EOG advances Leonard shale drilling program
EOG Resources Inc. has moved out of evaluation and into the drilling phase of operations at its Leonard shale assets in the Delaware basin after three wells in Lea County, NM, came online at rates greater than 1,000 b/d.
Initial production rates from the Dillon 31 No. 1H, No. 2H, and No. 3H ranged from 1,225 to 1,315 b/d, comprising 190-215 b/d of NGL and 1.1-1.2 MMcfd of gas. The wells were drilled on 60-acre spacing.
Bill Helms, executive vice-president of exploration and development for EOG, said the company will test various spacing patterns to determine the optimal development program for the Leonard shale acreage.
"Based on these successful results, we plan to test tighter spacing both between wells and across zones throughout our 73,000-net-acre position," Helms told analysts during a conference call.
This year, EOG plans to utilize two rigs in the shale play and drill 40 net wells.
EOG is actively developing the Leonard A zone and testing other zones and various spacing patterns between wells.
BHP evaluates new Permian horizons
BHP Billiton is evaluating vertical and horizontal drilling opportunities across its 450,000 net acre position in the Permian basin.
Rod Skaufel, president of North American shale for BHP, said the company has been conducting an extensive appraisal program of its Permian position during the last 3 years and is testing multiple prospective horizons.
Speaking to a press briefing in Houston, Skaufel said the Wolfcamp, Bone Spring, and Avalon shales are all showing promise. The company will focus on one horizon, but Skaufel declined to say which one for competitive reasons.
In coming years, BHP expects to increase its Permian basin production to 100,000 boe/d from about 14,000 boe/d currently. It is also seeking to reduce drilling costs to below $4 million/well from a range of $4-6 million/well.
Operations are now focused on Culberson, Loving, Reeves, and Ward counties, Tex.
The company recently sold 30,000 net acres in the south Midland basin, and is now seeking a buyer for a sales package in the Delaware basin.
BHP entered the Permian basin in 2011 through a $12.1 billion merger with Petrohawk Energy. The US-based independent producer was known for its pioneering work in the Eagle Ford shale.
Clayton Williams flows first Wolfcamp C well
Clayton Williams Energy, Inc. reported encouraging results from its first horizontal well targeting the Wolfcamp C in the Delaware basin.
The well, drilled in Reeves County, Tex., produced at a peak 30-day production rate of 776 boe/d, comprised of 82% oil and 8% NGL.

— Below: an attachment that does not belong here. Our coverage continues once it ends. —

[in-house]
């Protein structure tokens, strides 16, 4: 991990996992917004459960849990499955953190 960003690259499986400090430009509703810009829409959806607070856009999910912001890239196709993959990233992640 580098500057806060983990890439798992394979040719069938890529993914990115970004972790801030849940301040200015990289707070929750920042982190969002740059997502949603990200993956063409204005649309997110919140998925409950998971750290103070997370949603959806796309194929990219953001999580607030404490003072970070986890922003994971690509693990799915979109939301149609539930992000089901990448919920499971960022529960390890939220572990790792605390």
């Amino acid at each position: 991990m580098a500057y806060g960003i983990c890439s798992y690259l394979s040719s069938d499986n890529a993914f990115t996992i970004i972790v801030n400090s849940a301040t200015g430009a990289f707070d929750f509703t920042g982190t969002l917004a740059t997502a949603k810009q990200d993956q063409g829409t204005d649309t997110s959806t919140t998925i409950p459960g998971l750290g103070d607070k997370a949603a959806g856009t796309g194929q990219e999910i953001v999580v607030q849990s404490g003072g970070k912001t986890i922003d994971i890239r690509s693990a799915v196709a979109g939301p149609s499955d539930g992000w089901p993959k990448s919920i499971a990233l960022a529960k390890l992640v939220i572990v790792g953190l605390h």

Clayton Williams is working to delineate the potential of the Wolfcamp C across its Reeves County acreage. Drilling was under way at two Wolfcamp C wells in late May, and more wells are planned later this year.
"Given that the company holds 80,000 net acres in the Delaware basin, delineating the Wolfcamp C could go a long way towards increasing the company's [drilling] inventory," J. Marshall Adkins, an analyst with Raymond James, wrote in a research note to investors.
Adkins said the results are consistent with earlier wells targeting the Wolfcamp A in Reeves County.
Fourteen of the company's horizontal Wolfcamp A wells have been online for more than 30 days. The peak 30-day production rate for these wells averaged 756 boe/d, with the final 10 wells averaging about 889 boe/d.
Clayton Williams has three additional Wolfcamp A wells in Reeves County, along with one in Ward County, that are waiting on completion or have been producing for less than 30 days.
Rangeland breaks ground on rail terminal
Rangeland Energy LLC has begun construction of a rail terminal in Loving, NM, that will provide Delaware basin producers access to downstream markets across the US and receive sand for use in hydraulic fracturing.
The 300-acre RIO Hub will provide storage, blending, and rail loading facilities for outbound crude and condensate. Fee-for-service customers include crude oil marketers, refiners, and producers.
Truck-to-rail transload operations are expected to begin in October 2014. The facility will have an initial capacity of 10,000 b/d. High-speed unit train loading facilities are expected to be constructed as customer demand increases. Rangeland expects capacity will ultimately rise to more than 100,000 b/d.
The RIO Hub will also offer unloading, storage, and truck loading facilities for frac sand. The facility will have an initial capacity to handle 500,000 tons/year of frac sand, expandable to more than 1 million tons/year.
The hub will be served by BNSF Railway and is part of Rangeland's larger RIO System.
Rangeland also plans to construct a pipeline that will be part of this system. The 130-mile RIO Pipeline will connect the RIO hub to the RIO State Line Terminal at the border of Texas and New Mexico, and then on to the proposed RIO Midland Terminal.
Rangeland has secured the Midland Terminal site and completed routing and environmental surveys for the RIO Pipeline.
The company is now working with potential customers to obtain the volume support required to begin construction.
Rangeland, based in Sugar Land, Tex., was formed in 2009. It is backed by EnCap Flatrock Midstream LLC, a private equity firm.